As a municipal administrator, I used to argue that since all men (and women) are created equal, if municipal employees in Boston, Cambridge and Somerville got to celebrate Evacuation/St. Patrick's Day, all municipal employees should be treated equally.

The reason I ask the question about whether this is a real holiday is because of the event that inspired the holiday. The British and the Americans had been engaged in a stalemate for 11 months, with British ships sitting out in Boston Harbor. Only once Henry Knox arrived with upwards to 59 cannon (it's been said that cannon should not have an s even when pluralized), which were posted in position at Dorchester Heights was the stalemate broken.

A blog that commemorates this historic event, located at quoted a British Officer who was reported to have said:

Our retreat was made this morning between the hours of two and eight. Our troops did not receive the smallest molestation, though the rebels were all night at work on the near hill, and we kept a constant fire upon them, from a battery of four twenty-four pounders. They did not return a single shot. It was lucky for the inhabitants now left in Boston they did not. For I am informed everything was prepared to set the town in a blaze had they fired one cannon.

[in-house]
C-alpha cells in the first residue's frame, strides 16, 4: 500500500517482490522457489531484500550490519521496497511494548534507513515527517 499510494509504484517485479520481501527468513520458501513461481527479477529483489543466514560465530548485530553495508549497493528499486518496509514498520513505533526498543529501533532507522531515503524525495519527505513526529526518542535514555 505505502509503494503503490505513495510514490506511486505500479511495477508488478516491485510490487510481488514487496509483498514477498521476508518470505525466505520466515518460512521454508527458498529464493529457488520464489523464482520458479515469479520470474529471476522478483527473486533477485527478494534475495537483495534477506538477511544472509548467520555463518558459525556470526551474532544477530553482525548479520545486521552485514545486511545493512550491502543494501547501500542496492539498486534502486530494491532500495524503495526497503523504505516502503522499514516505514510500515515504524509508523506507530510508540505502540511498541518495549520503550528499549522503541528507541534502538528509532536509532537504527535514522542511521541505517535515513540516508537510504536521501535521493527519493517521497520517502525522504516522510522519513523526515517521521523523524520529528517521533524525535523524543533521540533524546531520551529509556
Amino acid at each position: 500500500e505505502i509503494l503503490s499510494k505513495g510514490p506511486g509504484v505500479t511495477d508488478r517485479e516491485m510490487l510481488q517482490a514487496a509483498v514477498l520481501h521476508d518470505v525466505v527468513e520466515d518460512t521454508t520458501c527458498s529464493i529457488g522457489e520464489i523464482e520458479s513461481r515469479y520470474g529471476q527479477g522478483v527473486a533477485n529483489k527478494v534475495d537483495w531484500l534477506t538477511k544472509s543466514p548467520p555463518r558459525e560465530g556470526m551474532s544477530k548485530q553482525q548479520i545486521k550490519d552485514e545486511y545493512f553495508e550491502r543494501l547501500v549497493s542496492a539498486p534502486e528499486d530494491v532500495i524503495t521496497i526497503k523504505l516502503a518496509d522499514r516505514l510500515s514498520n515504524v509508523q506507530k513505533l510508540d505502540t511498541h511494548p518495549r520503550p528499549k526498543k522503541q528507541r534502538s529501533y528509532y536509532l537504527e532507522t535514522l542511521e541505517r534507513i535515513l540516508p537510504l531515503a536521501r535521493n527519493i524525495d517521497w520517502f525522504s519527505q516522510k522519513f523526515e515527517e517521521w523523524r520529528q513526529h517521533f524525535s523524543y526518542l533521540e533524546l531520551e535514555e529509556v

Somehow I have a hard time buying that notion. Why, if the British were prepared to "set the town in a blaze" had they not done so during the previous 11 months during the stand-off? And why would they be retreating if they were in such a position? Further, why would the Americans not fire these cannon if they were under "a constant fire...from a battery of four twenty-four pounders," as the historic account contends?